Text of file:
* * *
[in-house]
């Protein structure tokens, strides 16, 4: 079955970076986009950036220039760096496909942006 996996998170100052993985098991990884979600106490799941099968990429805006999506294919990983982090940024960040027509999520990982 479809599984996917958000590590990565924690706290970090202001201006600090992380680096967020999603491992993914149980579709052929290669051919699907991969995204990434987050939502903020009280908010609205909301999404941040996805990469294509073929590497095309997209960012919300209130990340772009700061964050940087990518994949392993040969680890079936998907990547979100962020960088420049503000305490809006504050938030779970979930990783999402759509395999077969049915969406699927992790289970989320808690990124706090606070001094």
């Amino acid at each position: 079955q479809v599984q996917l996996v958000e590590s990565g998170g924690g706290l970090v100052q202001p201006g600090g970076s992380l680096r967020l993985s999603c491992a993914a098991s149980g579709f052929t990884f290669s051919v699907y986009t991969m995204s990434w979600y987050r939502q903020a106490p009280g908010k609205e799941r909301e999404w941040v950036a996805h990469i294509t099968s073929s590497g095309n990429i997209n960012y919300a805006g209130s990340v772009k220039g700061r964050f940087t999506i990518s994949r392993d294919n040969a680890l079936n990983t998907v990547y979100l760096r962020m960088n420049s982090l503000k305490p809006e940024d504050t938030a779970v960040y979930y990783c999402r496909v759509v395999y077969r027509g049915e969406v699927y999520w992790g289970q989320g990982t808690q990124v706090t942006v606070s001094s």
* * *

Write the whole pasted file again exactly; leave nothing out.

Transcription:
[in-house]
């Protein structure tokens, strides 16, 4: 079955970076986009950036220039760096496909942006 996996998170100052993985098991990884979600106490799941099968990429805006999506294919990983982090940024960040027509999520990982 479809599984996917958000590590990565924690706290970090202001201006600090992380680096967020999603491992993914149980579709052929290669051919699907991969995204990434987050939502903020009280908010609205909301999404941040996805990469294509073929590497095309997209960012919300209130990340772009700061964050940087990518994949392993040969680890079936998907990547979100962020960088420049503000305490809006504050938030779970979930990783999402759509395999077969049915969406699927992790289970989320808690990124706090606070001094």
């Amino acid at each position: 079955q479809v599984q996917l996996v958000e590590s990565g998170g924690g706290l970090v100052q202001p201006g600090g970076s992380l680096r967020l993985s999603c491992a993914a098991s149980g579709f052929t990884f290669s051919v699907y986009t991969m995204s990434w979600y987050r939502q903020a106490p009280g908010k609205e799941r909301e999404w941040v950036a996805h990469i294509t099968s073929s590497g095309n990429i997209n960012y919300a805006g209130s990340v772009k220039g700061r964050f940087t999506i990518s994949r392993d294919n040969a680890l079936n990983t998907v990547y979100l760096r962020m960088n420049s982090l503000k305490p809006e940024d504050t938030a779970v960040y979930y990783c999402r496909v759509v395999y077969r027509g049915e969406v699927y999520w992790g289970q989320g990982t808690q990124v706090t942006v606070s001094s």